There is nothing in all of American sport quite like baseball’s spring training. This annual six-week ritual, whose origins date back nearly a century and a half, fires the hearts and imaginations of fans who flock by the hundreds of thousands to glimpse superstars and living legends in a relaxed moment and watch the drama of journeyman veterans and starry-eyed kids in search of that last spot on the bench.
Under the March Sun recounts for the first time the full and fascinating history of spring training and its growth from a shoestring-budget roadtrip to burn off winter calories into a billion-dollar-a-year business. In the early days southern hotels only reluctantly admitted ballplayers–and only if they agreed not to mingle with other guests. Today cities fight for teams by spending millions in public money to build ever-more-elaborate spring-training stadiums.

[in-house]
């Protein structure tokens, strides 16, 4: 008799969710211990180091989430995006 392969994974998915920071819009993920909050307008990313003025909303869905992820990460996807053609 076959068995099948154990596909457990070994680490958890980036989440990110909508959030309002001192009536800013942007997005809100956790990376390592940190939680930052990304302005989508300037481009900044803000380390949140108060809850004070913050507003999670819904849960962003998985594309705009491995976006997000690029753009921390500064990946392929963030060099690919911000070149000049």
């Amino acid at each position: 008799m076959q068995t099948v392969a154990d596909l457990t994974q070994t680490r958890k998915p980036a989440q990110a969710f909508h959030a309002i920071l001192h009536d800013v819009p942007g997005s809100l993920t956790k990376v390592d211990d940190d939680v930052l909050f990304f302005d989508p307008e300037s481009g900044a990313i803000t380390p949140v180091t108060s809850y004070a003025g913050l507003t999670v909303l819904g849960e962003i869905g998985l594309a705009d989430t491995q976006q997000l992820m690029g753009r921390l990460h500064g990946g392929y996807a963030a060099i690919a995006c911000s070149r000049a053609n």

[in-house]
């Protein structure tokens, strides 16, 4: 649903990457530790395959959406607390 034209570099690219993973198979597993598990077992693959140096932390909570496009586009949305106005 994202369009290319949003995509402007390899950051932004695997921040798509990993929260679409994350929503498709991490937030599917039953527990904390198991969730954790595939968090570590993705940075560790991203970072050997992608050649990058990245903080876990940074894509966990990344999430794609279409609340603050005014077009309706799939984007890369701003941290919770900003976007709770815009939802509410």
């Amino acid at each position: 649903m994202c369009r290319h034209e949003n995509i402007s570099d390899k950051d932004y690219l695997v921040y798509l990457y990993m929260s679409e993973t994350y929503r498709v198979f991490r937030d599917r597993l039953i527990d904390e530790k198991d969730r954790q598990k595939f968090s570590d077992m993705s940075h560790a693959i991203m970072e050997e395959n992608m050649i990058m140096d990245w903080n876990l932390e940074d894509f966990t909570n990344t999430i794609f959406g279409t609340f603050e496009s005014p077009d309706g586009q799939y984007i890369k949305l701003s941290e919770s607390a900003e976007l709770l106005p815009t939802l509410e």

An entertaining cultural history that taps into the romance of baseball even as it reveals its more hard-nosed commercial machinations, Under the March Sun shows why spring training draws so many fans southward every March. While the prices may be growing and the intimacy and accessibility shrinking, they come because the sunshine and sense of hope are timeless.
“A revealing combination of sports and business history. Written in brisk, engaging prose, it sheds light from an unusual angle on American society, from demographic changes through race relations on to park construction in all its dimensions.” — The Boston Globe
“Fountain has written that rare baseball book that also serves as a cultural history. Under the March Sun has so much atmosphere that you can smell the cocoa butter as you read.” — San Francisco Chronicle